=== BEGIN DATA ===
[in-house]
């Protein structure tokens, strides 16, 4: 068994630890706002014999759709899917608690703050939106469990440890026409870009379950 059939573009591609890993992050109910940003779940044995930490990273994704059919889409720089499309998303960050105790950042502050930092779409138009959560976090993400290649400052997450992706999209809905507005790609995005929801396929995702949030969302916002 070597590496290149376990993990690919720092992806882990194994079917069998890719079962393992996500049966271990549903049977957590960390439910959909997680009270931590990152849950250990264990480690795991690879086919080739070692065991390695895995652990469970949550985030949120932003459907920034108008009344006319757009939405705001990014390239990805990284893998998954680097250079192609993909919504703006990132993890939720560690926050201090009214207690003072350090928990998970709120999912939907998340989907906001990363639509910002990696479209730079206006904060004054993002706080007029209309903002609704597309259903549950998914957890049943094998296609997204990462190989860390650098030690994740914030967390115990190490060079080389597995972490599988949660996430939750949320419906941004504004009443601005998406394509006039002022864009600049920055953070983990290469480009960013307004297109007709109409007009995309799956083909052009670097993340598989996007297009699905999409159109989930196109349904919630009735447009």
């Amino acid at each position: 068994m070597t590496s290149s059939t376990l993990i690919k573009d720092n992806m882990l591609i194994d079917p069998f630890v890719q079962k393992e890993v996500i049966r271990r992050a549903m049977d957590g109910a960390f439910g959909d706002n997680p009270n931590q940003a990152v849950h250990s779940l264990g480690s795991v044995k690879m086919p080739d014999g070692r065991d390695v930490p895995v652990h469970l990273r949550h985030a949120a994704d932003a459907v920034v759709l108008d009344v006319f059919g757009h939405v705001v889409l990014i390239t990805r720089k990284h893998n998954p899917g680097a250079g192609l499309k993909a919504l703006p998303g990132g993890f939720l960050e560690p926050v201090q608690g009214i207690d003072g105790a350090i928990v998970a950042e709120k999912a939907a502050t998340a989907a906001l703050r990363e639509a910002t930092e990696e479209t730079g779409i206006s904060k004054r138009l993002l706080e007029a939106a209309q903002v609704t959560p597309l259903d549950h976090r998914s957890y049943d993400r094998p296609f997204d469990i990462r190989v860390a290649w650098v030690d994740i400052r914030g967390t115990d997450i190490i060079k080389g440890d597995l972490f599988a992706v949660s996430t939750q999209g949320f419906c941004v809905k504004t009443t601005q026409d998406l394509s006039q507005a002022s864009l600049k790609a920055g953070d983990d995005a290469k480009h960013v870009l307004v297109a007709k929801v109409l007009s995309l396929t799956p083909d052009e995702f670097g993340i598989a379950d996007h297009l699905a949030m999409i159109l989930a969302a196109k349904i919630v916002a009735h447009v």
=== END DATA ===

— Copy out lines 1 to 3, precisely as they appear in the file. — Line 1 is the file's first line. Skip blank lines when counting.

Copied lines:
[in-house]
């Protein structure tokens, strides 16, 4: 068994630890706002014999759709899917608690703050939106469990440890026409870009379950 059939573009591609890993992050109910940003779940044995930490990273994704059919889409720089499309998303960050105790950042502050930092779409138009959560976090993400290649400052997450992706999209809905507005790609995005929801396929995702949030969302916002 070597590496290149376990993990690919720092992806882990194994079917069998890719079962393992996500049966271990549903049977957590960390439910959909997680009270931590990152849950250990264990480690795991690879086919080739070692065991390695895995652990469970949550985030949120932003459907920034108008009344006319757009939405705001990014390239990805990284893998998954680097250079192609993909919504703006990132993890939720560690926050201090009214207690003072350090928990998970709120999912939907998340989907906001990363639509910002990696479209730079206006904060004054993002706080007029209309903002609704597309259903549950998914957890049943094998296609997204990462190989860390650098030690994740914030967390115990190490060079080389597995972490599988949660996430939750949320419906941004504004009443601005998406394509006039002022864009600049920055953070983990290469480009960013307004297109007709109409007009995309799956083909052009670097993340598989996007297009699905999409159109989930196109349904919630009735447009």
């Amino acid at each position: 068994m070597t590496s290149s059939t376990l993990i690919k573009d720092n992806m882990l591609i194994d079917p069998f630890v890719q079962k393992e890993v996500i049966r271990r992050a549903m049977d957590g109910a960390f439910g959909d706002n997680p009270n931590q940003a990152v849950h250990s779940l264990g480690s795991v044995k690879m086919p080739d014999g070692r065991d390695v930490p895995v652990h469970l990273r949550h985030a949120a994704d932003a459907v920034v759709l108008d009344v006319f059919g757009h939405v705001v889409l990014i390239t990805r720089k990284h893998n998954p899917g680097a250079g192609l499309k993909a919504l703006p998303g990132g993890f939720l960050e560690p926050v201090q608690g009214i207690d003072g105790a350090i928990v998970a950042e709120k999912a939907a502050t998340a989907a906001l703050r990363e639509a910002t930092e990696e479209t730079g779409i206006s904060k004054r138009l993002l706080e007029a939106a209309q903002v609704t959560p597309l259903d549950h976090r998914s957890y049943d993400r094998p296609f997204d469990i990462r190989v860390a290649w650098v030690d994740i400052r914030g967390t115990d997450i190490i060079k080389g440890d597995l972490f599988a992706v949660s996430t939750q999209g949320f419906c941004v809905k504004t009443t601005q026409d998406l394509s006039q507005a002022s864009l600049k790609a920055g953070d983990d995005a290469k480009h960013v870009l307004v297109a007709k929801v109409l007009s995309l396929t799956p083909d052009e995702f670097g993340i598989a379950d996007h297009l699905a949030m999409i159109l989930a969302a196109k349904i919630v916002a009735h447009v």